Test Results are as follows:
______________________________________ Irritation Median Particle Surface TensionFormula Rating Micrometers Dynes/cm______________________________________3A 1 206.5 29.13B 1 212.1 52.53C 5 107.9 31.7______________________________________
The level of irritation for formula 3A is rated as a 1. This is not complete elimination of irritation, but a significant reduction. Compared to a similar formula (3C) made without thickener a substantial improvement has been achieved. Likewise the level of irritation for the formula (3B) made with KELZAN AR but without surfactants is also 1. The formulation (3C) without KELZAN AR but with surfactants is rated at an irritation level of 5. The surface tension results do not appear to correlate with the level of irritation. Formula (3C) has a low surface tension but is very irritating, while formula (3A) has a similar surface tension but shows a greatly reduced level of irritation. Formula 3B is low in irritation but has increased surface tension. The level of irritation does correlate to particle size. Highly irritating formulation 3C has a median particle size of 107.9 micrometers, while the two reduced irritation formulas have a larger median particle size of 206.5 and 212.1 micrometers. We believe the KELZAN AR holds the composition droplets together and mitigates the fine mist that gets into the air and causes the irritation.
C. Particle Size Analysis and Surface Tension Results--Acid Formulas
The acidic formulations evaluated are as follows:
______________________________________ Weight Percent FormulaIngredient 4A 4B 4C 4D______________________________________Water to 100% to 100% to 100% to 100%Polyvinyl alcohol 0.3 0.5 0.3 --(PVA) (highmolecular weightfully hydrolyzedAirvol 350)Phosphoric acid 11.625 11.625 11.625 11.625(75%)Citric acid (50%) 4.875 4.875 4.875 4.875Butyl carbitol 4.000 4.000 4.000 4.000Nonyl phenol 1.000 1.000 -- 1.000ethoxylate(9.5 mole)C12-14 dimethyl 3.500 3.500 -- 3.500amine oxide(30%)______________________________________
Test results are as follows:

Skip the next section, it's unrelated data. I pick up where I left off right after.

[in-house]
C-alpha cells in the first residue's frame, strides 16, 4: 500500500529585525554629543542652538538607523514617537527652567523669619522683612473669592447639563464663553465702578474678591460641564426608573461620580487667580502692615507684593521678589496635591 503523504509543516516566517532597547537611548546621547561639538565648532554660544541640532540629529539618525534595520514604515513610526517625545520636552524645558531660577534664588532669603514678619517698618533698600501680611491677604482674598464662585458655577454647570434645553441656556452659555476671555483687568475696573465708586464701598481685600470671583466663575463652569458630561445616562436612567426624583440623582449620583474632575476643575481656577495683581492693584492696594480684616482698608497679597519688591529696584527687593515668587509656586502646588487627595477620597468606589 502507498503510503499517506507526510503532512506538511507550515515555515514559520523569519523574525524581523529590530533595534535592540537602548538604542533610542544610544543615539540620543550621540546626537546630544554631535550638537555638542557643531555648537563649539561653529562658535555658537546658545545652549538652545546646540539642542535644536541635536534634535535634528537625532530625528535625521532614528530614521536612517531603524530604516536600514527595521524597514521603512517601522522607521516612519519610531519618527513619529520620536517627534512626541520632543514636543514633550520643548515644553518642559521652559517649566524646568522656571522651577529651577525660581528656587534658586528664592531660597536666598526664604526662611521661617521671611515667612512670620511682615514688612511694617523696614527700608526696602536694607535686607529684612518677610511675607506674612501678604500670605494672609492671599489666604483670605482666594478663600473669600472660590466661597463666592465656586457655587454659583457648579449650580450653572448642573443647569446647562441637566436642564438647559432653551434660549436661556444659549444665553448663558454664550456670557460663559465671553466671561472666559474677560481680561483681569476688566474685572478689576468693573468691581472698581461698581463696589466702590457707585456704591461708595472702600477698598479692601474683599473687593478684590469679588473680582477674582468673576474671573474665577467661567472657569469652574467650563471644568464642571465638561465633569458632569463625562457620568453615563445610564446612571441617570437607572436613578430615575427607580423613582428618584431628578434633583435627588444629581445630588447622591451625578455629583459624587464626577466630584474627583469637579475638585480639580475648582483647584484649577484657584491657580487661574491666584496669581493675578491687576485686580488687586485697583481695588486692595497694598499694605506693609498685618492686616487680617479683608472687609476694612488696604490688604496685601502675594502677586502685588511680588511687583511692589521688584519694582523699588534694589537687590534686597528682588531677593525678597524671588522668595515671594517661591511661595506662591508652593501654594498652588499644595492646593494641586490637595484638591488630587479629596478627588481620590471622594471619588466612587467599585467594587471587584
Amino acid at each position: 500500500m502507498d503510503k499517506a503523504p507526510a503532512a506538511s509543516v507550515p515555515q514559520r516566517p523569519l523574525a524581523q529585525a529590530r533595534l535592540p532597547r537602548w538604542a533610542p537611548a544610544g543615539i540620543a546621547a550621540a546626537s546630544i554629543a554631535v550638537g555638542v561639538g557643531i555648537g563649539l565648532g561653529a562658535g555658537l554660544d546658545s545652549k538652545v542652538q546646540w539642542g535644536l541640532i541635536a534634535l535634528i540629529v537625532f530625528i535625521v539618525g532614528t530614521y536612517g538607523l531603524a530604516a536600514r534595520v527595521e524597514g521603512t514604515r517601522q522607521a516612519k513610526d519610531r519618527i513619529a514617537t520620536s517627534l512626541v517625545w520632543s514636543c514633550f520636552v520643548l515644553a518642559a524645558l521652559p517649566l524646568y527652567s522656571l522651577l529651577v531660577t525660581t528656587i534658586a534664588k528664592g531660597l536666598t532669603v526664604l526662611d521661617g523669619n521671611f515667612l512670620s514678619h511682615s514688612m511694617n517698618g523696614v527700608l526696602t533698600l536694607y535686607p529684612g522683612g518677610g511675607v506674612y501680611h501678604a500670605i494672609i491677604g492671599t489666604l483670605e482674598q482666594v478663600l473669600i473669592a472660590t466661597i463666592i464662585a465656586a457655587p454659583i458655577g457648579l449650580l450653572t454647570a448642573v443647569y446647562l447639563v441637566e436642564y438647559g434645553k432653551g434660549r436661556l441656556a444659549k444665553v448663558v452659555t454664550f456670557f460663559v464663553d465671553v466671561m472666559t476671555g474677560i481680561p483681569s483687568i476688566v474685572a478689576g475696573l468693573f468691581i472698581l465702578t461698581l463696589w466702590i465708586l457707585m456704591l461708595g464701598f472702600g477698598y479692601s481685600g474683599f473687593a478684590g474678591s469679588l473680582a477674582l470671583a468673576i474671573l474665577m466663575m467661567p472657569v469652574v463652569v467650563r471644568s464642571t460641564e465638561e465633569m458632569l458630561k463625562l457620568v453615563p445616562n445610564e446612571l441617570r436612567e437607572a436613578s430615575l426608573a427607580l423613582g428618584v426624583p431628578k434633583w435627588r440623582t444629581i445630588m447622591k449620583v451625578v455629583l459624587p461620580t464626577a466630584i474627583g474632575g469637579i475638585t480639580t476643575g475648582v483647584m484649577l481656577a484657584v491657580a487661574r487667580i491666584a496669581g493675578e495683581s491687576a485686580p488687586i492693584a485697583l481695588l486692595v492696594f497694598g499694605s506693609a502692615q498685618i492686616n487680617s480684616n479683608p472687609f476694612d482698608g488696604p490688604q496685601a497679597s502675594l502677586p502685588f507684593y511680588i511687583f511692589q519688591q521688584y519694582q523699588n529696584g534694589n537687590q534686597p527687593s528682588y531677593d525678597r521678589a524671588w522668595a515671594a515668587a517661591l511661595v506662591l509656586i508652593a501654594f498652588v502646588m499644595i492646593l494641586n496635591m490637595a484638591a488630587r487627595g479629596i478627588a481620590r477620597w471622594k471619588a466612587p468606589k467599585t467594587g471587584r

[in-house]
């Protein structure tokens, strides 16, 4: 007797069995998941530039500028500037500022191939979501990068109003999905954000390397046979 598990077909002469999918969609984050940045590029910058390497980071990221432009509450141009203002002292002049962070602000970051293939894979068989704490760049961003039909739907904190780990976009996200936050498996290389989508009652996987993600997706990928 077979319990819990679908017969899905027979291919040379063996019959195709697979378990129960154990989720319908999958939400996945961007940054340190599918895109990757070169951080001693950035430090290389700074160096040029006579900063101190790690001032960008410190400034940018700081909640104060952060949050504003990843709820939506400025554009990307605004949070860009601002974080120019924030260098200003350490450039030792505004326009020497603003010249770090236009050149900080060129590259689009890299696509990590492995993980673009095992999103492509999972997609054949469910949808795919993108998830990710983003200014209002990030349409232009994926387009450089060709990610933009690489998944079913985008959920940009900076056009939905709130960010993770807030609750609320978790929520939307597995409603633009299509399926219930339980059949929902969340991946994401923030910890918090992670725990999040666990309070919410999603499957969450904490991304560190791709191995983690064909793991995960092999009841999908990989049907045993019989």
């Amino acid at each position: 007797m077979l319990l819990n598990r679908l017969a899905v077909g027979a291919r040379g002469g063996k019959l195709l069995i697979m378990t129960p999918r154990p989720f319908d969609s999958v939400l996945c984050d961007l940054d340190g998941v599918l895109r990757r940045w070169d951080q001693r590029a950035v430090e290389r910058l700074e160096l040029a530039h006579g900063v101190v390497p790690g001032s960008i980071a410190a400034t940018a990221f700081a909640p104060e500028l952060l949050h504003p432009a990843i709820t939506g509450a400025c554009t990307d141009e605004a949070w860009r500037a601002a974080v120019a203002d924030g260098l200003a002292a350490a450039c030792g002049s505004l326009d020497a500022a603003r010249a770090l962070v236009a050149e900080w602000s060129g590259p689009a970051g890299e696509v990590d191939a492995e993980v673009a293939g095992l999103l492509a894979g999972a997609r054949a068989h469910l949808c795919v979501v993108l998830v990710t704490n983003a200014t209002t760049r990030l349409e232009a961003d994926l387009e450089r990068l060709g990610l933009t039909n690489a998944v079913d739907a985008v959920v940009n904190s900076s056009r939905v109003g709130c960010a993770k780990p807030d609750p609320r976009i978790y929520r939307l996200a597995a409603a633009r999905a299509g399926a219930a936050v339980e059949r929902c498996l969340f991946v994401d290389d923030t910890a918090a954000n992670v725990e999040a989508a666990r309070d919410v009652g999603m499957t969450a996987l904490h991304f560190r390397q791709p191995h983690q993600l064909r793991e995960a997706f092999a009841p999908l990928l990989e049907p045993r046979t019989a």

______________________________________ Irritation Median Particle Surface TensionFormula Rating Micrometers Dynes/cm______________________________________4A 0 259.9 32.34B 0 250.3 32.34C 3 126.9 34.64D 3 165.1 32.1______________________________________
The level of irritation for the complete formulas (4A and 4B) made with 0,3 and 0 ,5% PVA is rated as zero. Again this rating correlates with particle size and not surface tension, The particle size results obtained with formula 4C indicates that it is the combination of surfactant and PVA that increases the median particle size,
The data above suggest that with median particle sizes above 200 micrometers that the irritating mist is greatly reduced. All of the data above were with concentrated formulas that are known to be quite irritating.
We have demonstrated that the cleaning compositions of the invention which include a highly alkaline material or a highly acid material as an active cleaning component in conjunction with other cleaning ingredients in a thickened aqueous material provides excellent soil removal properties. We have further shown that the irritating effects of mists or aerosols generated using the compositions of the invention in a spray device, can be substantially removed if the material sprayed results in a median particle size that is greater than 200 μm. The thickened materials of the invention do not lose any cleaning capacity once formulated to produce a low particle size aerosol or mist.
The above specification, examples and data provide a basis for understanding the disclosed invention, any embodiments of the invention can be made without departing from the spirit and scope of the invention. The invention resides in the claims hereinafter appended.
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|U.S. Classification||510/100, 510/197, 510/434, 510/475, 510/470, 510/435, 510/198, 510/362, 510/433, 510/406, 510/423|
|International Classification||C11D3/02, C11D3/37, C11D3/20, C11D17/08, C11D1/94, C11D1/88, C11D7/22, C11D7/26, C11D3/30, C11D7/08, C11D1/66, C11D1/75, B08B3/08, C11D1/38, C11D7/06, C11D3/04, C11D17/00, C11D3/34, C11D3/43, C11D3/00|
|Cooperative Classification||C11D3/044, C11D1/94, C11D3/2082, C11D17/0043, C11D1/75, C11D3/2075, C11D3/042, C11D3/43, C11D17/003, C11D3/2086, C11D3/3753, C11D3/0057|
|European Classification||C11D3/04A, C11D17/00E, C11D7/08, C11D3/20E5, C11D3/00B11, C11D3/20E3, C11D3/37C3, C11D3/43, C11D17/00B6, C11D7/06, C11D1/94, C11D3/20E|
|Sep 17, 1993||AS||Assignment|
Owner name: ECOLAB INC., MINNESOTA
Free format text: ASSIGNMENT OF ASSIGNORS INTEREST;ASSIGNORS:LENTSCH, STEVEN E.;KELLER, CYNTHIA A.;BONA, GREGORY T.;AND OTHERS;REEL/FRAME:006708/0598
Effective date: 19930915
|May 14, 1998||FPAY||Fee payment|
Year of fee payment: 4
|Apr 29, 2002||FPAY||Fee payment|
Year of fee payment: 8
|Apr 26, 2006||FPAY||Fee payment|
Year of fee payment: 12